Steve Drost is the President of the Canadian Union of Public Employees (CUPE) New Brunswick. He was elected on April 24, 2021 at the union's annual Convention.

Workers' Forum: How many workers does CUPE New Brunswick represent and what type of jobs do they do?

Steve Drost: We represent 28,000 workers in over 100 different classifications. We have members in pretty well every sector and every community in New Brunswick. We are in the hospitals, schools, social services, communications, transportation, nursing homes, long-term care and more. We represent a wide variety of public service workers.

WF: What are the main concerns of CUPE New Brunswick at this time?

SD: I and many of the other leaders of CUPE in New Brunswick see that public sector unions and public services are under attack by the current government. This has been going on for many years with the austerity programs that governments continuously implement. We have serious concerns because it is not only the 28,000 members of CUPE New Brunswick that are under attack but all public sector workers in the province. At CUPE, there are currently five provincial locals, large groups within CUPE New Brunswick, that have reached deadlocks in their negotiations with the province, and which are now in a legal position to take strike votes. There are several more CUPE Locals getting very close to an impasse. All groups have been trying to negotiate a fair collective agreement, some for two years, others for up to four years. Last year on December 11 the provincial government announced that they were going to give us all a zero increase for the year that we worked through the pandemic. We see that as an insult and certainly disrespectful.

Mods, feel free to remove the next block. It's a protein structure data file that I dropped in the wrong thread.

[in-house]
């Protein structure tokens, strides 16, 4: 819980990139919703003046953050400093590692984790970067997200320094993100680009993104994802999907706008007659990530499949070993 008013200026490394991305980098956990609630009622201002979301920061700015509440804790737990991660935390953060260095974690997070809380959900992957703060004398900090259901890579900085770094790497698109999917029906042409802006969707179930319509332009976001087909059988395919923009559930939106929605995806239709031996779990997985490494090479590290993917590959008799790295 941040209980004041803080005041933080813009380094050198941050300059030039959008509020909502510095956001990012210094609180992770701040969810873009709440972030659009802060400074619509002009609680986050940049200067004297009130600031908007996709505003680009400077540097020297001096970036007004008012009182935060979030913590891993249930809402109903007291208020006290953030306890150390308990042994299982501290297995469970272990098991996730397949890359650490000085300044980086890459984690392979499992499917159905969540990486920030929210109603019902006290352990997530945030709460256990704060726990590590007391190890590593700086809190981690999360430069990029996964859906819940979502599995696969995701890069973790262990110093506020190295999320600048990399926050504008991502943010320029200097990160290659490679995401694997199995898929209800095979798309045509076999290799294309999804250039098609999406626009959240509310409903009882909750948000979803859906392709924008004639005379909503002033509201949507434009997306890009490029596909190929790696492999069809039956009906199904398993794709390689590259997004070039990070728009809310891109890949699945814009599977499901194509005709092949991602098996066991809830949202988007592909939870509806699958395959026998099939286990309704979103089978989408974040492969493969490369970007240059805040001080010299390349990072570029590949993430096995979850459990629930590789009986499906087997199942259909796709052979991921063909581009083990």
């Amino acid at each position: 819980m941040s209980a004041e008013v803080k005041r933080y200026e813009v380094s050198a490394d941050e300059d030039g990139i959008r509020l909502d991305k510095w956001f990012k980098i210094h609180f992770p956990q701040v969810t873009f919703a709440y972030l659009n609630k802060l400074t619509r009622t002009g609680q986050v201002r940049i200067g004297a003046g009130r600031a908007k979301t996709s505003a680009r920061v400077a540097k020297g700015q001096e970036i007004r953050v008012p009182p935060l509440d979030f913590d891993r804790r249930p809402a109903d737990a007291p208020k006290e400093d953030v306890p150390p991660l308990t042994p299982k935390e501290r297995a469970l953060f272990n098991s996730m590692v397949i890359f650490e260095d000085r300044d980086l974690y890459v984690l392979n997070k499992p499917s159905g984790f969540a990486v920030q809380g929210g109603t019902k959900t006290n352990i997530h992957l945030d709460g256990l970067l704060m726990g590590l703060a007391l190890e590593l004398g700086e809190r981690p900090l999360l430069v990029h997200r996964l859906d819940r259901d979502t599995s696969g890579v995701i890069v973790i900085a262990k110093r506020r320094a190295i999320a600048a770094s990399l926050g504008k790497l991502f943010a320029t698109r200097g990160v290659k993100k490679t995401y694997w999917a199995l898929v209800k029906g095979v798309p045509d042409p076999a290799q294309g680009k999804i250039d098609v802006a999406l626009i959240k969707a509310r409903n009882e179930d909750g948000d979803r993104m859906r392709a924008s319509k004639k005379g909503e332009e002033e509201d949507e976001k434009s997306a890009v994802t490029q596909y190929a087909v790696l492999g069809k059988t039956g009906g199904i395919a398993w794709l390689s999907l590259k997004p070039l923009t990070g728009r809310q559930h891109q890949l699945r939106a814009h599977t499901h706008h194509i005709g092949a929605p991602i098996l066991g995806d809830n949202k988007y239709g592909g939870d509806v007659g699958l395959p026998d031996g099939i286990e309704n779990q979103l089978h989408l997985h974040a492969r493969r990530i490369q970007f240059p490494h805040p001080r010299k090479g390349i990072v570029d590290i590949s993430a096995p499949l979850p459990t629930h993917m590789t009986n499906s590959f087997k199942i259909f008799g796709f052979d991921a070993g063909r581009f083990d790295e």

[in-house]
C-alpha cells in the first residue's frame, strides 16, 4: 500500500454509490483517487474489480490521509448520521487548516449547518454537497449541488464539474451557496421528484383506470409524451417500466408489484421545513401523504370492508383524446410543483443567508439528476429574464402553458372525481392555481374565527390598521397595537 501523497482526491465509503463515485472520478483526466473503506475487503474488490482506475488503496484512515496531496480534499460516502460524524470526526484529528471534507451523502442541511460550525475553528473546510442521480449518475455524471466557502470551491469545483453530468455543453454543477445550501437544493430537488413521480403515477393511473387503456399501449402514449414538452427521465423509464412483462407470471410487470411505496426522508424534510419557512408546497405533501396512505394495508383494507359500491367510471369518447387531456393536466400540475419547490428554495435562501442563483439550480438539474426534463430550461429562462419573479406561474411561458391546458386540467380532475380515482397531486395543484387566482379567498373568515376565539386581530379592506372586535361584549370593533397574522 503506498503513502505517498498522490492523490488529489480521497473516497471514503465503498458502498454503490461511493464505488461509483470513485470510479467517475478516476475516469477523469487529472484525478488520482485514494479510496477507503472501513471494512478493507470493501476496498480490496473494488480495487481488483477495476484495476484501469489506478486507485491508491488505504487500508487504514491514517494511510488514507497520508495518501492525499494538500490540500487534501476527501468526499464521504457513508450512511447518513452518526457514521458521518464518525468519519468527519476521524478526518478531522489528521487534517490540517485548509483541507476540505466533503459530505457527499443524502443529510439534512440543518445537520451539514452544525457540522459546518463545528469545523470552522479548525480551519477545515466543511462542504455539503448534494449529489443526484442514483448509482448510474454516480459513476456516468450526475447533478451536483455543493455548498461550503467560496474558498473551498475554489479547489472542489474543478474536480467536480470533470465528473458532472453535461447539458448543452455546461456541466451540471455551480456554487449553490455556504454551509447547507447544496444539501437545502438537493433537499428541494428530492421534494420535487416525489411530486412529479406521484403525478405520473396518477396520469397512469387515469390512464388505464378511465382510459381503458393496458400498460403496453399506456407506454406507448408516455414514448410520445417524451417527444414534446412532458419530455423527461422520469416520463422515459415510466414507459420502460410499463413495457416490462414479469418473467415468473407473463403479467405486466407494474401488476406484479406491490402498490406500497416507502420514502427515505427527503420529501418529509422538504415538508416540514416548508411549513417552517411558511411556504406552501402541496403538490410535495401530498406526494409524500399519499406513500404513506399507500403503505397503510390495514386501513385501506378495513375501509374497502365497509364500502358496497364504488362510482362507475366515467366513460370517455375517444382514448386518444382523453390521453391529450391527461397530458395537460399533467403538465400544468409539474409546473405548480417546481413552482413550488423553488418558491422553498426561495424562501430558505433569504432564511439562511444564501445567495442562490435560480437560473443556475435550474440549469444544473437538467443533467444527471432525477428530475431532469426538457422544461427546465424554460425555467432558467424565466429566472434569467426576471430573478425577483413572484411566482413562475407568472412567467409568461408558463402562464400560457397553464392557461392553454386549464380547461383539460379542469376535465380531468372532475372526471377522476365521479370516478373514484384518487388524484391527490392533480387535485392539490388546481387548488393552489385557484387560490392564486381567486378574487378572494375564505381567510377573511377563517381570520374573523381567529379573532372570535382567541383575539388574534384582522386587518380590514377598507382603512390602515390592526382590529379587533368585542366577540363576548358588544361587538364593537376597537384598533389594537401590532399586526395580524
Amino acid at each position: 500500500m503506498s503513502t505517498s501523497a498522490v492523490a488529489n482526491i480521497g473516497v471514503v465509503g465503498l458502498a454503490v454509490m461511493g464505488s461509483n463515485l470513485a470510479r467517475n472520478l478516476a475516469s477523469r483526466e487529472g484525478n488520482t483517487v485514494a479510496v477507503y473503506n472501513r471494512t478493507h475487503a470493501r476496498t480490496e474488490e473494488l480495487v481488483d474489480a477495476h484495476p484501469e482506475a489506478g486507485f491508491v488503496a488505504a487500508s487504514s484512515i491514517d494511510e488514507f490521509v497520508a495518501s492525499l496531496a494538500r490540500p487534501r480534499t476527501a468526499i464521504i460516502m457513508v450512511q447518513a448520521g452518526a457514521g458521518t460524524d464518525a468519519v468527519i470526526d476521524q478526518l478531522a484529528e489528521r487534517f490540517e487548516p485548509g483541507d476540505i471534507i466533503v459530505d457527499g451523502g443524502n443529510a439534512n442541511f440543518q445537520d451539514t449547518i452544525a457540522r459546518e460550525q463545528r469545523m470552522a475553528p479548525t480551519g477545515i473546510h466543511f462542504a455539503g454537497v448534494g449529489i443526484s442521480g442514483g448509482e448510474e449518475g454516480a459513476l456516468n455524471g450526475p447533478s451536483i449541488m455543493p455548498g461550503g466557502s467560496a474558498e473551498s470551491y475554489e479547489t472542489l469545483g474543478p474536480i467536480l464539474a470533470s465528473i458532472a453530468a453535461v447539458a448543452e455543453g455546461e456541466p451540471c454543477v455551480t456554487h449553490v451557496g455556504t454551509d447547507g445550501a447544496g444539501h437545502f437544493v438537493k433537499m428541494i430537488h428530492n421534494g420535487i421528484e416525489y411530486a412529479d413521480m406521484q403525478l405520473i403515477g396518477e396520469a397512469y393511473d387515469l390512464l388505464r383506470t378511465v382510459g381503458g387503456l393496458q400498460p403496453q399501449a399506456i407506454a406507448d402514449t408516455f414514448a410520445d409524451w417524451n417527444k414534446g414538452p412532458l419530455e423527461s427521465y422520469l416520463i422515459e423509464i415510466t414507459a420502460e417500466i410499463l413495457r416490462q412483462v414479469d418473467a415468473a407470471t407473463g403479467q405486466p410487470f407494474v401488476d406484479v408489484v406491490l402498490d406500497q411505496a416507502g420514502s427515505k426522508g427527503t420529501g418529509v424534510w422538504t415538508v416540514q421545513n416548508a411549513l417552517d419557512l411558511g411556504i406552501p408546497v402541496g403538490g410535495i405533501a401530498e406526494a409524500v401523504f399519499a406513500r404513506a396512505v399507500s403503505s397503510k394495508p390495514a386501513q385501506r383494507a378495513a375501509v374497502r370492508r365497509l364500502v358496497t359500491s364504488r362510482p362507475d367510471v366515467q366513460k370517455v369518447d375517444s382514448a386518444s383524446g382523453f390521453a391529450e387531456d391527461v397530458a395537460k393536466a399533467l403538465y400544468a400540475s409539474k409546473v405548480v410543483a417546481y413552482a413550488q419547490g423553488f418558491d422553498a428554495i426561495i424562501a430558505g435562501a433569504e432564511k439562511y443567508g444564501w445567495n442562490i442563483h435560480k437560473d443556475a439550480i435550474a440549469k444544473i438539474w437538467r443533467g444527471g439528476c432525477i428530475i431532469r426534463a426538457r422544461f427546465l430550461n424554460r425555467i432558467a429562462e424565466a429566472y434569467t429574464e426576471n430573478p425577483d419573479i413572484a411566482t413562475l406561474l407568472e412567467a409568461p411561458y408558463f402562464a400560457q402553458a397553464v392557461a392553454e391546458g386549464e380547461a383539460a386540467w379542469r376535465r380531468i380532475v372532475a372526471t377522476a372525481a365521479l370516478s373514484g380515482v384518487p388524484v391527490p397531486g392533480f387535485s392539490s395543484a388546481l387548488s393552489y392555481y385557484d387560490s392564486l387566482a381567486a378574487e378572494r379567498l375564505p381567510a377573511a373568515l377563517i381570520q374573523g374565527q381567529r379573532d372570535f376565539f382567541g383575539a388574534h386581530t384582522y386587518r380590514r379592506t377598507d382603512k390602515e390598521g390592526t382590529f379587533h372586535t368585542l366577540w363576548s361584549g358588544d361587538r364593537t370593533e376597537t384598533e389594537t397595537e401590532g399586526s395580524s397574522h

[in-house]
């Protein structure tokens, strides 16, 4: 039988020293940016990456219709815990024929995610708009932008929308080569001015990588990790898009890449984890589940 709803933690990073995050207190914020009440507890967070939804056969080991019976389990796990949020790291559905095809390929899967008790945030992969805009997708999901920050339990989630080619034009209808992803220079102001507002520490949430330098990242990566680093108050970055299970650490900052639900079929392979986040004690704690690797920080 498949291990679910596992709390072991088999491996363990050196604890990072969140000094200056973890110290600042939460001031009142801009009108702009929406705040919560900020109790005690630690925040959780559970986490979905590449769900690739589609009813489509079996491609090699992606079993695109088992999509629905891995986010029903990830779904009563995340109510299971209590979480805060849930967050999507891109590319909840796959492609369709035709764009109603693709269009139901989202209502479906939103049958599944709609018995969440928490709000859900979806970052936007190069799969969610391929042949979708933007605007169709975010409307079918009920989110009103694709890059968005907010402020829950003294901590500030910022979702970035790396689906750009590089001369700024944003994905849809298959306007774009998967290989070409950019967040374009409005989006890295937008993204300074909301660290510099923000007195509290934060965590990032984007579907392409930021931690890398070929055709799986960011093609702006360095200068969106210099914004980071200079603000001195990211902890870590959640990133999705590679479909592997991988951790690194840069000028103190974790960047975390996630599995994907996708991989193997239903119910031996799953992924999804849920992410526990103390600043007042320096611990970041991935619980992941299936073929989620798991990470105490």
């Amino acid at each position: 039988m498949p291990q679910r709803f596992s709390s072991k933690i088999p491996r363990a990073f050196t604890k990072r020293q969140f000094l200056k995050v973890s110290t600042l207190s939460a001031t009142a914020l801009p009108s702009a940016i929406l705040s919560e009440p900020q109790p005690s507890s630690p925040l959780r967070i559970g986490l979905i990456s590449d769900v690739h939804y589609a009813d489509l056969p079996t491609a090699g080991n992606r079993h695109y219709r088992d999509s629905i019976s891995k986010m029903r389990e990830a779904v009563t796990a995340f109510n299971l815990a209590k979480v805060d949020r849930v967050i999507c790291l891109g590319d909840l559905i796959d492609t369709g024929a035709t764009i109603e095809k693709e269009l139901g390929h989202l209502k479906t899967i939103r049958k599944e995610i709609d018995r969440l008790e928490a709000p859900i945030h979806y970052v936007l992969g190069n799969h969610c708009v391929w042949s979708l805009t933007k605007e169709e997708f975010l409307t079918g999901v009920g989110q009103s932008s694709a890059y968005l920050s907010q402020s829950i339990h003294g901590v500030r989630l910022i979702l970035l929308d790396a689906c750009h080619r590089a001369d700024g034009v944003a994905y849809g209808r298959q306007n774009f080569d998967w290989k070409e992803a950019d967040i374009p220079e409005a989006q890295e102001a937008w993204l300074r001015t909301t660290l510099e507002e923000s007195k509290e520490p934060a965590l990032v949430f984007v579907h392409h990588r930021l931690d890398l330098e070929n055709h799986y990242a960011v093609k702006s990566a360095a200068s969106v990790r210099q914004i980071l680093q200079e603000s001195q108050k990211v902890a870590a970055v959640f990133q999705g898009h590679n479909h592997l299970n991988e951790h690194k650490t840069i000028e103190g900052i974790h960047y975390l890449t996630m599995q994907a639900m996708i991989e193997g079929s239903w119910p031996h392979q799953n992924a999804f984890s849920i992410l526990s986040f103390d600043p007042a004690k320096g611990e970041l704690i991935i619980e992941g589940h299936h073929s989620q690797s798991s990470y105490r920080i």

Even prior to the pandemic we were facing a serious recruitment and retention crisis in our nursing homes, in the hospitals, in our schools, including psychologists and other support services in the schools. We are experiencing a recruitment and retention crisis with social workers doing Child Protection and services to seniors. CUPE New Brunswick is one of six major unions in New Brunswick. All the other provincial unions are facing the same problems; a government that won't negotiate fairly, a government that we feel is being abusive. We consider this an abuse of power and control. We have had over 12 years without fair wage increases that keep up with the cost of living. I am talking here about 95 per cent of the public sector workers. Very few have been able to keep up with the cost of living.